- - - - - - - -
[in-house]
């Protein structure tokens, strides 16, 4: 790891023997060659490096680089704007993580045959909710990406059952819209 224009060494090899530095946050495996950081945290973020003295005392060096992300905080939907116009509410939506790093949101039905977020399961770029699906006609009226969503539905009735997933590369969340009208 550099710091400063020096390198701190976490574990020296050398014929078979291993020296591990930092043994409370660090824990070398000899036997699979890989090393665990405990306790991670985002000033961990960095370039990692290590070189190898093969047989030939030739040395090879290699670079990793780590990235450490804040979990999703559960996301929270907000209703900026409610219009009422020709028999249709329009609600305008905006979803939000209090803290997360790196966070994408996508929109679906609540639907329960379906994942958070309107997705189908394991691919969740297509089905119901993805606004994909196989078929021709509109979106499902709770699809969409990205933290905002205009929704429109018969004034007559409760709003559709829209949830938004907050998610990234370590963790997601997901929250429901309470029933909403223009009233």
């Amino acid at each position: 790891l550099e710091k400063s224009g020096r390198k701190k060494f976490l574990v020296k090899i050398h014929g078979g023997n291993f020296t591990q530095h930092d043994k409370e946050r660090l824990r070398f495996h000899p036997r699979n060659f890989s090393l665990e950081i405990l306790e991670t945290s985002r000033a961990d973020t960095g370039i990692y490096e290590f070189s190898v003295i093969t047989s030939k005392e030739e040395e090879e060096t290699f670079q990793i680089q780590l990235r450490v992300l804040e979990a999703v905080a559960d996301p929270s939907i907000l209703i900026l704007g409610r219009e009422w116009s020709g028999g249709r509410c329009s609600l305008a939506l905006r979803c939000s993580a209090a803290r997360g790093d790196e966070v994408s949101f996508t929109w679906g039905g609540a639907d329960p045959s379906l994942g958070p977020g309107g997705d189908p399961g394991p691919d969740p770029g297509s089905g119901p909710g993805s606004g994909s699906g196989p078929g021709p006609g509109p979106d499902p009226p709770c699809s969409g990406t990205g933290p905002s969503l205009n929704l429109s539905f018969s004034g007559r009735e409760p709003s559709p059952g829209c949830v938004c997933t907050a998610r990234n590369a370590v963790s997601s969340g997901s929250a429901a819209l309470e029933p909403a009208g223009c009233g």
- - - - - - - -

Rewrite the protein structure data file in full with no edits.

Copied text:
[in-house]
């Protein structure tokens, strides 16, 4: 790891023997060659490096680089704007993580045959909710990406059952819209 224009060494090899530095946050495996950081945290973020003295005392060096992300905080939907116009509410939506790093949101039905977020399961770029699906006609009226969503539905009735997933590369969340009208 550099710091400063020096390198701190976490574990020296050398014929078979291993020296591990930092043994409370660090824990070398000899036997699979890989090393665990405990306790991670985002000033961990960095370039990692290590070189190898093969047989030939030739040395090879290699670079990793780590990235450490804040979990999703559960996301929270907000209703900026409610219009009422020709028999249709329009609600305008905006979803939000209090803290997360790196966070994408996508929109679906609540639907329960379906994942958070309107997705189908394991691919969740297509089905119901993805606004994909196989078929021709509109979106499902709770699809969409990205933290905002205009929704429109018969004034007559409760709003559709829209949830938004907050998610990234370590963790997601997901929250429901309470029933909403223009009233």
């Amino acid at each position: 790891l550099e710091k400063s224009g020096r390198k701190k060494f976490l574990v020296k090899i050398h014929g078979g023997n291993f020296t591990q530095h930092d043994k409370e946050r660090l824990r070398f495996h000899p036997r699979n060659f890989s090393l665990e950081i405990l306790e991670t945290s985002r000033a961990d973020t960095g370039i990692y490096e290590f070189s190898v003295i093969t047989s030939k005392e030739e040395e090879e060096t290699f670079q990793i680089q780590l990235r450490v992300l804040e979990a999703v905080a559960d996301p929270s939907i907000l209703i900026l704007g409610r219009e009422w116009s020709g028999g249709r509410c329009s609600l305008a939506l905006r979803c939000s993580a209090a803290r997360g790093d790196e966070v994408s949101f996508t929109w679906g039905g609540a639907d329960p045959s379906l994942g958070p977020g309107g997705d189908p399961g394991p691919d969740p770029g297509s089905g119901p909710g993805s606004g994909s699906g196989p078929g021709p006609g509109p979106d499902p009226p709770c699809s969409g990406t990205g933290p905002s969503l205009n929704l429109s539905f018969s004034g007559r009735e409760p709003s559709p059952g829209c949830v938004c997933t907050a998610r990234n590369a370590v963790s997601s969340g997901s929250a429901a819209l309470e029933p909403a009208g223009c009233g």